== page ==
I think it’s fair to say that there is definitely a change in the approach to the supervision of firms previously almost untouched by regulation. We know our colleagues in retail and banking have come under close scrutiny in recent times, but the days of taking an arms length approach to some of our institutional and capital markets firms seem numbered now.
The Fair and Effective Markets Review or FEMR (a new acronym to get our tongue and brain around), has issued a final report this month. Issued by the HM Treasury, the Bank of England and the FCA, it is broad yet a comprehensive review of the fixed income, currency and commodities markets (FICC). N.B careful how you say this, not to be confused with Del Boys reference to his brother Rodney from time to time! Needless to say it was commissioned to consider the root causes of recent misconduct and designed to identify the potential sources of unfairness across these markets.
Also of note is a section on the training of staff and the issue of qualifications in not just technical topics but also conduct, a sign that tangible change in behaviour should be demonstrated as part of training and CPD evaluation
Its aim is to provide a framework to promote a significant improvement and ensure fairness can be demonstrated. Whilst there are a total of 21 recommendations, in particular the extension of the SMR (Senior Managers Regime) and the establishment of a FICC Markets Standard Board these recommendations are built on 6 general principles;
- Raise standards, professionalism and accountability of individuals
- Improve the quality, clarity and market-wide understanding of trading practices
- Strengthen regulation of FICC in the UK
- Launch international action to raise standards in global FICC markets
- Promoting fairer FICC market structures while also enhancing effectiveness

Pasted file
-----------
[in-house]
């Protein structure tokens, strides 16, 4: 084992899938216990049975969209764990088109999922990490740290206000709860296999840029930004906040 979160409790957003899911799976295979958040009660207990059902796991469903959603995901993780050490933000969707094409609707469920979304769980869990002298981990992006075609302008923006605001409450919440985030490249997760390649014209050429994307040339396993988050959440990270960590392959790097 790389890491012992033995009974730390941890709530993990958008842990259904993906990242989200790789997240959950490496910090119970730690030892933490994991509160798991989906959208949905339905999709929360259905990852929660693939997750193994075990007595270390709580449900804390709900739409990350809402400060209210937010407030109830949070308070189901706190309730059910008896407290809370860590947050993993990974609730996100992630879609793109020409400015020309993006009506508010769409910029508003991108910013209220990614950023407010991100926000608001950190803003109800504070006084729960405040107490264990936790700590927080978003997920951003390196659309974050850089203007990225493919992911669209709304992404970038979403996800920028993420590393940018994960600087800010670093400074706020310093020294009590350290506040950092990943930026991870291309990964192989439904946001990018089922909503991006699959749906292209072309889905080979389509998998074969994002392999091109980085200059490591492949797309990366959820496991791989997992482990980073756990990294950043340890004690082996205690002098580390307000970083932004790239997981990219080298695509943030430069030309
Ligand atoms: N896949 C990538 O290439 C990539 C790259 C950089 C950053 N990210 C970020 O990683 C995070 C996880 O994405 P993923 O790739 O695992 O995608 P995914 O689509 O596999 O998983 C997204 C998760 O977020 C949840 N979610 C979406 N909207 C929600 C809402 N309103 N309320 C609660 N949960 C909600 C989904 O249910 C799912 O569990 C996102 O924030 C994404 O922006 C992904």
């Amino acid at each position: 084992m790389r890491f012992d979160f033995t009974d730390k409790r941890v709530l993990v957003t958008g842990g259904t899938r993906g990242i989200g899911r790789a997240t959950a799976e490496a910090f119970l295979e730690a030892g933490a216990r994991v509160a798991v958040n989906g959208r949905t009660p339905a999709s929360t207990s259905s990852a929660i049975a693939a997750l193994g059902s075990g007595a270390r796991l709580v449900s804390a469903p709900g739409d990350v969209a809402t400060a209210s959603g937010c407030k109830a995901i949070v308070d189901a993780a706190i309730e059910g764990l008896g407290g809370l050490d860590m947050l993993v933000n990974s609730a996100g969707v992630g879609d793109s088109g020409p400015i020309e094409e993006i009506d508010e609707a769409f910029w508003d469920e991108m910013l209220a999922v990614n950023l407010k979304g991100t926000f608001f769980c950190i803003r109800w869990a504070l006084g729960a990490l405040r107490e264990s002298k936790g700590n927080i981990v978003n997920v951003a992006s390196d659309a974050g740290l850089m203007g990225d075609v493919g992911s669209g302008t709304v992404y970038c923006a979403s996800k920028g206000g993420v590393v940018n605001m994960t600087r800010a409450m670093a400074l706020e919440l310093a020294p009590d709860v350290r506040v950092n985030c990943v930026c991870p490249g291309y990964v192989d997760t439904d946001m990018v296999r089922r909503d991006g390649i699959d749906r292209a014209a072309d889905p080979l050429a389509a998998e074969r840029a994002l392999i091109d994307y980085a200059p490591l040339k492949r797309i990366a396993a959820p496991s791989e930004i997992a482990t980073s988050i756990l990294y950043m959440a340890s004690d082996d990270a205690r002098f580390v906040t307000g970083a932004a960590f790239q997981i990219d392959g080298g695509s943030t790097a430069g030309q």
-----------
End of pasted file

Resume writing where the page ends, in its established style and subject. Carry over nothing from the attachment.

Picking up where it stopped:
- Forward looking conduct risk identification and mitigation
The extension of the SMR under which Senior Managers can be held criminally liable for poor decisions and found to be delict in their duties will now cover businesses such as inter-dealer brokers and buy-side asset managers. Also of note is a section on the training of staff and the issue of qualifications in not just technical topics but also conduct, a sign that tangible change in behaviour should be demonstrated as part of training and CPD evaluation.
The FCA has helpfully (?) added the following note to their announcement on FEMR;
“These recommendations do not change the FCA’s current rules; however, if you operate in FICC markets you may consider it helpful to review whether any of the findings or recommendations of the Review are relevant to your business.”
I fear there may be some smaller organisations that are oblivious to the impact of the review and have yet to wake up to the fact that onus is clearly being placed at the door of not only the Execs but individuals as well. As Simon Culhane, CEO of the CISI put it, “the baton has been firmly passed to firms and to individuals to prevent the recent bad conduct in the FICC markets. It is now up to them to show they accept that responsibility. They have been given a last chance before intrusive regulation.